Finally it happens a third and fourth time, first in learning to work with the machine, and then in the machine’s usage.
Whereas the machine constitutes a complete technical schema, as the relation of nature and the human being, as the encounter of information and energy  operating on material, none of the four moments of information contribution is organically linked to and balanced out by the others.
The act of information contribution becomes dissociated; it is exploded into separate moments taken on by separate individuals or groups.
In order for the craftsman to recognise his equivalent in the industrial modality, the same human being must be inventor, constructor and operator.
However, the effect of this amplification and complication of the industrial world is to spread out the different roles from each other: not only the source of information from the source of energy and the primary material, but even the different tasks of information contribution.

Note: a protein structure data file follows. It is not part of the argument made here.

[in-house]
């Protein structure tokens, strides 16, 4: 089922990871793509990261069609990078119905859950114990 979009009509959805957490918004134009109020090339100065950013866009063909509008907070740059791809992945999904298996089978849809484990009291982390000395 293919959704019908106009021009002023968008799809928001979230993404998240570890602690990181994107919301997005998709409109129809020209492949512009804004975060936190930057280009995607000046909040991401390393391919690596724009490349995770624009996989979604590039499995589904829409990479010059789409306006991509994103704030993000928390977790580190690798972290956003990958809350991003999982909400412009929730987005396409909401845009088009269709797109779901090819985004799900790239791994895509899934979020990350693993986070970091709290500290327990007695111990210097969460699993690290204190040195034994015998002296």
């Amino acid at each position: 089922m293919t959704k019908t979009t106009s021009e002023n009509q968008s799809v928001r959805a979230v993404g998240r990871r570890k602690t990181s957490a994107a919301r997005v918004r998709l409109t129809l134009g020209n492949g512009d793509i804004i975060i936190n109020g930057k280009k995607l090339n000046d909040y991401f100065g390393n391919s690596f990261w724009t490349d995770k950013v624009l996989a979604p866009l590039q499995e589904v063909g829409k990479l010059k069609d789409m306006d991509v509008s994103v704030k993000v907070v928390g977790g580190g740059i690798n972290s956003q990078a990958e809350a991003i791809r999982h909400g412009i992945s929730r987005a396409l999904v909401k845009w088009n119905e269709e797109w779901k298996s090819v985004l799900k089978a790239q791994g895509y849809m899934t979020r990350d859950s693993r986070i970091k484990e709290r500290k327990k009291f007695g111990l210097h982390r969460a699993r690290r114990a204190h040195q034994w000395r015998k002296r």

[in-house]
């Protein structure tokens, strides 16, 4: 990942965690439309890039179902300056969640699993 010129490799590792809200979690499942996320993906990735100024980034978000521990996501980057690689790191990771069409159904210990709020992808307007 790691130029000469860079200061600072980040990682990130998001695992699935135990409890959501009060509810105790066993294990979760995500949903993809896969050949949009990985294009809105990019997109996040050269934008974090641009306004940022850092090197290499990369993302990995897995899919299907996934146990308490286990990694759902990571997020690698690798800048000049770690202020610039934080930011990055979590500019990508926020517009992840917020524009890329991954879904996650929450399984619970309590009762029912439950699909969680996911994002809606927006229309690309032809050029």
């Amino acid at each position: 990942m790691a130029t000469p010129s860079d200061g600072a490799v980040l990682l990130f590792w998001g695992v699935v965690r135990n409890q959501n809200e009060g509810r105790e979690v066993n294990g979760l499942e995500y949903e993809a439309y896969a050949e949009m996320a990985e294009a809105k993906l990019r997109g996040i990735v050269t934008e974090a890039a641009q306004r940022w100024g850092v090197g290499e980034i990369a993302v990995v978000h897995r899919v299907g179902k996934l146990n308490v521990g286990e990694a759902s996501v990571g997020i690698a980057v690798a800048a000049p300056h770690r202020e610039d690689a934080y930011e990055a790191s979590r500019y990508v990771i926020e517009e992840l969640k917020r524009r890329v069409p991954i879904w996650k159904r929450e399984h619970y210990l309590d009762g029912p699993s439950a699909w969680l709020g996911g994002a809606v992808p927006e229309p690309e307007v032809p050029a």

It is thus a weaker part of the total capacities of the human being that is engaged in the industrial act, both when s/he is operator and in the other roles of information contribution. The iterative and fragmentary regime of the task of the operator in industrial production is an ‘anatomy of work’ that provokes different effects of industrial fatigue.
But it is also exhausting to have only invention as a task, without also participating in construction and operation.
To put itself at the dimension of the machine’s energy entry, the information complicates itself, becomes divided and specialized, with the result that the human being is isolated not only from nature, but also from himself, and enclosed in piecemeal tasks, even as inventor. He thus encounters the discontinuous through work.